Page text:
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Once a project is designed as a Passive House, the energy demand from heating and cooling is drastically reduced. Then, the contribution of domestic hot water generation and household appliances becomes more relevant for the total primary energy demand of the building. At a household level, the energy demand from appliances (white goods) can be the largest share [Ottinger 2017]. It is then important to look at the efficiency of household appliances and how they can contribute to reducing the total primary energy use of a building. Even more so where projects are seeking to achieve the renewable primary energy requirements for Passive House Plus and Premium.
The energy demand from household appliances is determined in the “Electricity” Worksheet of PHPP. The annual energy demand is calculated based on the energy use of the appliances (norm demand as declared on energy efficiency labels), a reference size, and a given frequency of use. The reference size and frequency of use are fixed boundary conditions, while the norm demand can be changed. It must be noted that for certification, standard values for each appliance must be used, unless there is evidence that more efficient appliances have been installed. Figure 1 includes the example of the calculation for the sample project provided in PHPP and standard values for all appliances. For a more detailed description of the methodology, please refer to [Ebel 1997] and the PHPP Manual.
The use of standard values for certification provides a common framework to take into account their contribution to the overall energy performance of the building even if no information is readily available. That is often the case where buildings are handed over to the final user without any appliances, thus the design team has little or no influence on the selection of these devices. For the cases where the design teams can select efficient appliances, their contribution to improving the energy performance of the building can be represented in PHPP. The savings potential is significant, even in markets where the efficiency requirements for appliances are not as strict as the Ecodesign requirements in Europe. The next section includes an example of this, comparing the efficiency of available appliances in the German and the North American (Canada and the USA) markets.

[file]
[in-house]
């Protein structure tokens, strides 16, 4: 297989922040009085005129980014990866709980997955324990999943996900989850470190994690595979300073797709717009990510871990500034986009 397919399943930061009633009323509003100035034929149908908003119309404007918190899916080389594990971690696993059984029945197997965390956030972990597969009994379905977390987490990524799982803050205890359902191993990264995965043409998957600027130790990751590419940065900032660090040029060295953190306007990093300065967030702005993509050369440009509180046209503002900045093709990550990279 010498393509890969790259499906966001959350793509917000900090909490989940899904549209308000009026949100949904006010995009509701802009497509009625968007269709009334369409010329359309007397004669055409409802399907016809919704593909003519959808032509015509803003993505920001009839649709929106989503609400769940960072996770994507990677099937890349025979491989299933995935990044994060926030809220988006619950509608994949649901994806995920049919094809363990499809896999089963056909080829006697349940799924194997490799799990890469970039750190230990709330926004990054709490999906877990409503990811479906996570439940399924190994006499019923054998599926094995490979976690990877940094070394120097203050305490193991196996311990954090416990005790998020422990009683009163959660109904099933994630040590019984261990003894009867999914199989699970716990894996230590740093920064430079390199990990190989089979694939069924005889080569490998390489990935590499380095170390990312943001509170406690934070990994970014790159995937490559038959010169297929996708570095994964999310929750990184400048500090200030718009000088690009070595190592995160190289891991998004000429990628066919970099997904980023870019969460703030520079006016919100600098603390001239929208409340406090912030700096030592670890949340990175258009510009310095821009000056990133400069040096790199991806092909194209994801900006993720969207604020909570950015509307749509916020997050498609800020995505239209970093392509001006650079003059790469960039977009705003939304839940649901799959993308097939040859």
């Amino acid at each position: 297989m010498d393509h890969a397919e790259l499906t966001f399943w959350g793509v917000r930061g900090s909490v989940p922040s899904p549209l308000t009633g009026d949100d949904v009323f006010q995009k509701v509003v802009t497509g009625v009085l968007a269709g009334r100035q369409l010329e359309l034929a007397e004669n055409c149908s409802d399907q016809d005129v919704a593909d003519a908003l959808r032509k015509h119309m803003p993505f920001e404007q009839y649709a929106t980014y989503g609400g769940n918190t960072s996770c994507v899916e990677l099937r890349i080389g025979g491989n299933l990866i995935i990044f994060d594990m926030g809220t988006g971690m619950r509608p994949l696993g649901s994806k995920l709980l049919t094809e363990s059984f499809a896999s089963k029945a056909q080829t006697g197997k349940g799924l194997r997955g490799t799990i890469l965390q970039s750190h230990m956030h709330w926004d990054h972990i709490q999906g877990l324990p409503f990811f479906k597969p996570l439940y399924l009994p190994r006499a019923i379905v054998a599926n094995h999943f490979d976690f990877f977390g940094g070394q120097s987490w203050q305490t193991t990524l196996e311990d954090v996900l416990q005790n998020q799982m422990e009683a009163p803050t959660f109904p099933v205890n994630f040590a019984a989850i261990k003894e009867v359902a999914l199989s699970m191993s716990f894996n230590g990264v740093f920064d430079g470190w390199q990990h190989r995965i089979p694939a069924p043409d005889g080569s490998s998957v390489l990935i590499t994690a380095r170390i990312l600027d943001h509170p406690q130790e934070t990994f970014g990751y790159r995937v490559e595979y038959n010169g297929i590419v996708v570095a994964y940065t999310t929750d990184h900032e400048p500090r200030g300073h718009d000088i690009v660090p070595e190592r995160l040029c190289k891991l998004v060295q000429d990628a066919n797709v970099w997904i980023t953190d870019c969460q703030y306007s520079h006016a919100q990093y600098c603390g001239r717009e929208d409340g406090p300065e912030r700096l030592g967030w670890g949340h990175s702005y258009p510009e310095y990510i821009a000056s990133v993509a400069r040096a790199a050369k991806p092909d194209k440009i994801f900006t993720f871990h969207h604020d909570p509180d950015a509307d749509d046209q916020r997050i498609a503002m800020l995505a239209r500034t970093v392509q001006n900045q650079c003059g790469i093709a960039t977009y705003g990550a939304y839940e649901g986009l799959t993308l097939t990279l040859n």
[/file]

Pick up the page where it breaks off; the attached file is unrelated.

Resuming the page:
In order to have a reference of the potential for reducing the primary energy demand through household appliances, the efficiency of readily available devices in the European and North American markets was compared to the standard values as set for PHPP 9. The research included the standard appliances in the “Electricity” worksheet of PHPP (washing machine, drier, refrigerator, freezer, combined refrigerator and freezer, cooktops, oven and lighting devices) as well as other plug loads that in PHPP are included under the categories “Consumer electronics” and “Small appliances” (e.g.: TV, PC or Laptops, Microwave oven). For each appliance, three values for the energy use were obtained:
The calculation in PHPP references to a given size for each appliance. If the appliances were of a difference size, then the energy use declared in the label must be scaled. For example, the energy demand of a washing machine is calculated assuming that each person will wash a 5kg load 57 times a year. If the project includes a washing machine of 8kg, the person may be able to wash more than one load in the same cycle. Then, if the washing machine has an energy demand of 1.66kWh/cycle, the energy demand to be entered in PHPP would be 1.66 x 5kg per load /8kg capacity = 1.04 kWh/use.
In addition, the standards or codes to determine the declared energy demand of the appliances are different from region to region or country to country. It is always important to understand these differences and how the norm values are obtained to make sure that they can be used for the calculation and to make a second conversion if needed. A conversion tool for values obtained from the EnerGuide and EnergyStar labels is already available [Peel 2019].
Table 1 includes the summary of the collected and normalized values per appliance. It must be noted that an exhaustive search of all available products in a given market was not carried out. As such, the values presented here cannot be considered statistically significant, and the authors make no claims that the products definitely represent the best available products in the different markets.